The tiered bullpen is a self-perpetuating monster

We outsiders like to argue that managers should deploy their best relievers at the key moments in the games, whether those moments come in the seventh inning or the ninth or somewhere in between. But insiders will tell you that one of the reasons relievers are so tough — the ones with set roles, anyway — is that they know when to start stretching, when to start throwing, when to gulp down three cups of strong coffee, etc.

I don’t know who’s right, but if a pitcher comes into the game and doesn’t think he’s ready, he probably isn’t.

I don’t know that this is wrong in the short term but, while I’m not really one for back-in-dayisms, the fact that it certainly didn’t used to be this way means this is hardly set in stone. When relievers were expected to be firemen ready to come into a tough spot left by the starter and then pitch multiple innings, that’s what they did. Then the tiered bullpen and closer came along, and players got used to the new roles they were expected to perform.

From what I can gather from watching the multitudes of former player analysts on television, it seems that players, like pretty much everyone, have a strong status quo bias. Which makes sense when you think about it. Everyone dislikes being forced to adapt to lifestyle changes, but I’d imagine it’s especially challenging for a professional athlete whose job is already hard enough without having to worry about being caught up in a major shift in the way managers approach the strategic aspect of the game. Add in a stupid counting stat most of baseball is obsessed with, and you’ve got a big wall to push against if you want to change things.

But the thing about status quo bias is that it’s totally relative to what the status quo is. I’m actually old enough to remember (and I don’t mean that ironically) when crusty old sportswriters whined about bullpen specialization and one-inning-only closers and venerated guys like Goose Gossage. But now that the tiered bullpen has been the norm for over a decade, you turn on MLB Network and you can listen to Mitch Williams tell you how anyone who thinks Neftali Feliz should be a starting pitcher is a moron who doesn’t understand how vitally important it is to have a “proven closer” who “knows how to get the last three outs of a ballgame” while the other logically challenged former players that network employs nod along in silent agreement. Change the norm such that the best relievers are expected to be ready to pitch in high leverage situations regardless of the inning or score, and that becomes the new status quo that reactionaries defend as the One True Way to manage a bullpen.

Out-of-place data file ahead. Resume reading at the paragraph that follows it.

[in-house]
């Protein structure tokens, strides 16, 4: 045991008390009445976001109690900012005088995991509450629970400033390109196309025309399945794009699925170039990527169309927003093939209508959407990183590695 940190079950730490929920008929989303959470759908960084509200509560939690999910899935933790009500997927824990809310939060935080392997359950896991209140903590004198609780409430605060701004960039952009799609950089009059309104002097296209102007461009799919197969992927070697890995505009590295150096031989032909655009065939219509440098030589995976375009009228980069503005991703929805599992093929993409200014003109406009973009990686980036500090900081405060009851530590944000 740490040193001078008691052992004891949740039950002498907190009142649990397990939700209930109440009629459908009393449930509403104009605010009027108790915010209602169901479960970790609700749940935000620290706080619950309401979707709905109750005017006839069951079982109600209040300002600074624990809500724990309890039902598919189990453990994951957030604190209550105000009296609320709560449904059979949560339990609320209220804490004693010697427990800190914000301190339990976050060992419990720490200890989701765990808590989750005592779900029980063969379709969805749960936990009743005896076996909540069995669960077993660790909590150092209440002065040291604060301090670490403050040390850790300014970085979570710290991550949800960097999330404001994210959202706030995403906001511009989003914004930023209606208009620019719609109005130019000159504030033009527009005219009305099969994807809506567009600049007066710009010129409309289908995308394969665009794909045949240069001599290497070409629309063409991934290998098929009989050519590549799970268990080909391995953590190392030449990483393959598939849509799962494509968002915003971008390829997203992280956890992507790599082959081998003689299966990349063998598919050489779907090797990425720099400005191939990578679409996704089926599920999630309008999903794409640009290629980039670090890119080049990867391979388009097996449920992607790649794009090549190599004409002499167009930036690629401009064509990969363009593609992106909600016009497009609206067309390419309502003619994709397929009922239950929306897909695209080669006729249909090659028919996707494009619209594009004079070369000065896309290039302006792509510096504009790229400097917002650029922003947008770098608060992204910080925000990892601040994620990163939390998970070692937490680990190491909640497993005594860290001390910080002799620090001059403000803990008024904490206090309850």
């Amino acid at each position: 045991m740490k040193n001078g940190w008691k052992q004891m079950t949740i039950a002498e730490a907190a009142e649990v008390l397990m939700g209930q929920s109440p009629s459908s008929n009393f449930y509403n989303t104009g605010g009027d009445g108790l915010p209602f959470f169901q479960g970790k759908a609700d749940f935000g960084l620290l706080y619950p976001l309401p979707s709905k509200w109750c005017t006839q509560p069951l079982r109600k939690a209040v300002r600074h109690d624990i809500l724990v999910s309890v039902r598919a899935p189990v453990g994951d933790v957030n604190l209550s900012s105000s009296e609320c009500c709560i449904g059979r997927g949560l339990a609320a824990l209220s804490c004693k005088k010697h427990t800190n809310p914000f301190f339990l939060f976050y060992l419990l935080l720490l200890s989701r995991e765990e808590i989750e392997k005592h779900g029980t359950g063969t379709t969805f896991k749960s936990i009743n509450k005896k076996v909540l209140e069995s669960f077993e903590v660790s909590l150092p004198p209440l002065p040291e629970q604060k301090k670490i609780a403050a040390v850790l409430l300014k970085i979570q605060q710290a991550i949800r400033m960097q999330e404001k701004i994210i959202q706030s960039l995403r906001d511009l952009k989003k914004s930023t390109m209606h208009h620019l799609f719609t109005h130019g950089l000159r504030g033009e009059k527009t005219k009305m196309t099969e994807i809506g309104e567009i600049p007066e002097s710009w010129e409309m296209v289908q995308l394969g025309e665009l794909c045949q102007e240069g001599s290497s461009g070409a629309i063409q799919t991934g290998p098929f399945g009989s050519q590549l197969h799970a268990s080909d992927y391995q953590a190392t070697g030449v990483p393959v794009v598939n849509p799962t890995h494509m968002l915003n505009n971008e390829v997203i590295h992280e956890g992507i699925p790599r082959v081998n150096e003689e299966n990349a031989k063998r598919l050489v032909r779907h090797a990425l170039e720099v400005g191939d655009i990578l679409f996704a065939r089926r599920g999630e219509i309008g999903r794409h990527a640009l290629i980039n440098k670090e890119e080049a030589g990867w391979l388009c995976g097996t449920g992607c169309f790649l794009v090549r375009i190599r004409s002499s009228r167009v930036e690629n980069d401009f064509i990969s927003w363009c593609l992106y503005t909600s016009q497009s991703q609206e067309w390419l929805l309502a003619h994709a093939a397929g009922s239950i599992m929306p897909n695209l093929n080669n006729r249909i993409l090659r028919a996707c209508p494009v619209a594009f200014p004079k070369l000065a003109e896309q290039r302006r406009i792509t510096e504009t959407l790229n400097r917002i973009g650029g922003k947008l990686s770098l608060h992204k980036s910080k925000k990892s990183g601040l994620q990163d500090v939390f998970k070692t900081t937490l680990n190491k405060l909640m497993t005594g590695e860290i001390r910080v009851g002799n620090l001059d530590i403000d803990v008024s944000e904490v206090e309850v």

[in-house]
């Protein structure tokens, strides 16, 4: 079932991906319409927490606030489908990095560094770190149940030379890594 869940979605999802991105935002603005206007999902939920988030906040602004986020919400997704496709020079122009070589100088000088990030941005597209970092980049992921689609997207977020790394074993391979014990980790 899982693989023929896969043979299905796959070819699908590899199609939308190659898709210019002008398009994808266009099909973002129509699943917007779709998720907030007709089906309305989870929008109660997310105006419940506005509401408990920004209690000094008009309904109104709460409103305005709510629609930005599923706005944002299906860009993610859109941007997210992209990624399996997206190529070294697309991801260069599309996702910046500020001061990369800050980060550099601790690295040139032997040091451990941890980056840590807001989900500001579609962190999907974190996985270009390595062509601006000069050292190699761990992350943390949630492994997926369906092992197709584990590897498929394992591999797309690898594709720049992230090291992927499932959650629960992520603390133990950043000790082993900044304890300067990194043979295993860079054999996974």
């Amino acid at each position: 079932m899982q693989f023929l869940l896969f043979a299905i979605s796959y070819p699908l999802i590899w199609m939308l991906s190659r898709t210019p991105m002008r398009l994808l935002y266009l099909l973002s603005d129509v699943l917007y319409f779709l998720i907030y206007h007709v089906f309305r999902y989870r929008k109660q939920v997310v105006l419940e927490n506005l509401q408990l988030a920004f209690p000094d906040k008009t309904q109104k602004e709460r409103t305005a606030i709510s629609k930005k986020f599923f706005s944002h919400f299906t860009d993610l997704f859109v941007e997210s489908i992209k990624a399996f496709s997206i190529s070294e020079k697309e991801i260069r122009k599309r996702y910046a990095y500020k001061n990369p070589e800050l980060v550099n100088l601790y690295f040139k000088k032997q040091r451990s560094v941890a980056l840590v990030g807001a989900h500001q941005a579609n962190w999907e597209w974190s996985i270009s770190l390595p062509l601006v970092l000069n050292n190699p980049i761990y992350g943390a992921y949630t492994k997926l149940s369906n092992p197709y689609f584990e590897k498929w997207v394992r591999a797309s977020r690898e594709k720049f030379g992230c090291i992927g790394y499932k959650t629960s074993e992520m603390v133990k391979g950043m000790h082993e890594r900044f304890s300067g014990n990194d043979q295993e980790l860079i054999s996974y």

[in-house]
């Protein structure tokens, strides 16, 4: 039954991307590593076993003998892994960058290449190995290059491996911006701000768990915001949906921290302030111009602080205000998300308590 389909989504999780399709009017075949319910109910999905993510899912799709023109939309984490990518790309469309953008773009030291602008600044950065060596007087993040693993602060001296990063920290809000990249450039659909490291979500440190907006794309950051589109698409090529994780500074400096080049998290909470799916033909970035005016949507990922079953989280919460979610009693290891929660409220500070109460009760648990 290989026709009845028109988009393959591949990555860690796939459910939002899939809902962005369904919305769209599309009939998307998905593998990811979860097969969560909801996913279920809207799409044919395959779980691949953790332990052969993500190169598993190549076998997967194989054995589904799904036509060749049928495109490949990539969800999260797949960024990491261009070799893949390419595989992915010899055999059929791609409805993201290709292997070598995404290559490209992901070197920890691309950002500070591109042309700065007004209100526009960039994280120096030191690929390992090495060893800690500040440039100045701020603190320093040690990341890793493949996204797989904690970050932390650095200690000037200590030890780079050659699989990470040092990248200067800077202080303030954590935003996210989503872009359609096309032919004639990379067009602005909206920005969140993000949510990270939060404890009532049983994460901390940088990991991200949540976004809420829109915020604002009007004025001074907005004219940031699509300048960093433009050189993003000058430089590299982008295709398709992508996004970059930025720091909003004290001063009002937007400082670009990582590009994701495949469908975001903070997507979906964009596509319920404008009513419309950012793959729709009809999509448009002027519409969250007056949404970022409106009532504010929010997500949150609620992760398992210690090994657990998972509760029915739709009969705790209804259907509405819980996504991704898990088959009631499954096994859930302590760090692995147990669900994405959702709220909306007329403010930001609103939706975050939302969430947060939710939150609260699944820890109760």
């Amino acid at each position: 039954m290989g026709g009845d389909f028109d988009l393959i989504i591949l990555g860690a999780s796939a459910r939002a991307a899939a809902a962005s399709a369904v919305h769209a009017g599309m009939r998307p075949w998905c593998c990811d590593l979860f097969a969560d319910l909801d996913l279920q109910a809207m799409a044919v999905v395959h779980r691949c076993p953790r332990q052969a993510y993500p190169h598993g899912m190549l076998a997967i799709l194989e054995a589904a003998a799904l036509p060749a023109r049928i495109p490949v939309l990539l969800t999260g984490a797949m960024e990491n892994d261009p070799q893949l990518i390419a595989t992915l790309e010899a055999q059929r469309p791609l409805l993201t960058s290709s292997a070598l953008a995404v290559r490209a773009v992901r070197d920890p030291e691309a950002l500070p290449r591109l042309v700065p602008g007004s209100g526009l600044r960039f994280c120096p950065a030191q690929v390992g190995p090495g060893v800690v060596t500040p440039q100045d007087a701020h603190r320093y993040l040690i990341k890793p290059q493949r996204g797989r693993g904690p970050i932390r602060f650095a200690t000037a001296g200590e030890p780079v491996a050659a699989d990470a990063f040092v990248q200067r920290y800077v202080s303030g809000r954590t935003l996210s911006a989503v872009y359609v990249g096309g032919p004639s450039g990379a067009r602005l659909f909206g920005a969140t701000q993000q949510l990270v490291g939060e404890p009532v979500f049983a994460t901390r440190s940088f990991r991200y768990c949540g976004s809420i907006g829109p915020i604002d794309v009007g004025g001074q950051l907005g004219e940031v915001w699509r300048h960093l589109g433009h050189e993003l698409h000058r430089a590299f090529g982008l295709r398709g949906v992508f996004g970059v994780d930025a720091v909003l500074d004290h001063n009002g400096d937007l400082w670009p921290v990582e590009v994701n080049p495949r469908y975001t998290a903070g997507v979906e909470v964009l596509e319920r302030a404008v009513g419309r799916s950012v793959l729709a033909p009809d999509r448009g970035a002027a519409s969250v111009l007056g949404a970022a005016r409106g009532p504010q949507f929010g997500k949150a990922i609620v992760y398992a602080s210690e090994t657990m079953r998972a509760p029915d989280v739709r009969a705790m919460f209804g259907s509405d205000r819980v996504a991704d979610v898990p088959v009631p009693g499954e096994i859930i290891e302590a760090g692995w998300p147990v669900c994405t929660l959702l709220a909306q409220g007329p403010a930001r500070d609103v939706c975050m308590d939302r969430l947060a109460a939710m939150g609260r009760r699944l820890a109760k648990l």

So concerns about what players want are largely self-defeating. To the extent you base strategic decisions around the way players are used to seeing a game managed, you only prolong the inefficiency and bring the next generation of players up in the same status quo. The way to deal with inefficiencies like the tiered bullpen is pretty simple in concept; banish them from your organization and don’t look back. Yeah, you’re going to meet some resistance along the way, but professional sports are a copycat industry by nature, so if what you’re doing is noticeably better than what everyone else is doing, it won’t be that long before everyone else is doing that very thing.

About Brien Jackson

Born in Southwestern Ohio and currently residing on the Chesapeake Bay, Brien is a former editor-in-chief of IIATMS who now spends most of his time sitting on his deck watching his tomatoes ripen and consuming far more MLB Network programming than is safe for one's health or sanity.

4 thoughts on “The tiered bullpen is a self-perpetuating monster

  1. The tiered bullpen system is just a way for a manager to protect himself. Can't blame the manager if his "7th inning guy" was brought in in the 7th inning and blew the game. It's a ridiculous way to manage, but it seems to be the norm.

  2. Matt is spot on. Amazing how relievers such as Goose Gossage and Sparky Lyle and others who toiled over such "adverse" conditions over the past 60 years were able to be so successful….

  3. I have to admit, I think Neyer makes a somewhat persuasive point. You don't even have to be much of an athlete to realize that routines are generally good for performance, psychologically and physically. That said, however, it doesn't change the fact that limiting your best relief pitcher to situations where he may not be most useful is bad strategy. I think we'll see more and more managers and GMs trying to keep their best relievers in the "set-up man" role, prepared to come into games at any time in the seventh or eighth, regardless of whether his team has the lead. I think we're already seeing that in San Diego, to some extent. Not to take anything away from Heath Bell, but Mike Adams is the most dominant pitcher in the Padres bullpen, and has been for four seasons now.

    • I don't think we're disagreeing though. That's what I meant by status quo bias. People adjust to the way things are done, then they resist change to that, but once you change the way things are done eventually they adjust again. Though like I said, it's also possible that Geren isn't communicating with his players and that's adversely their performance. It's not a mutual exclusive thing.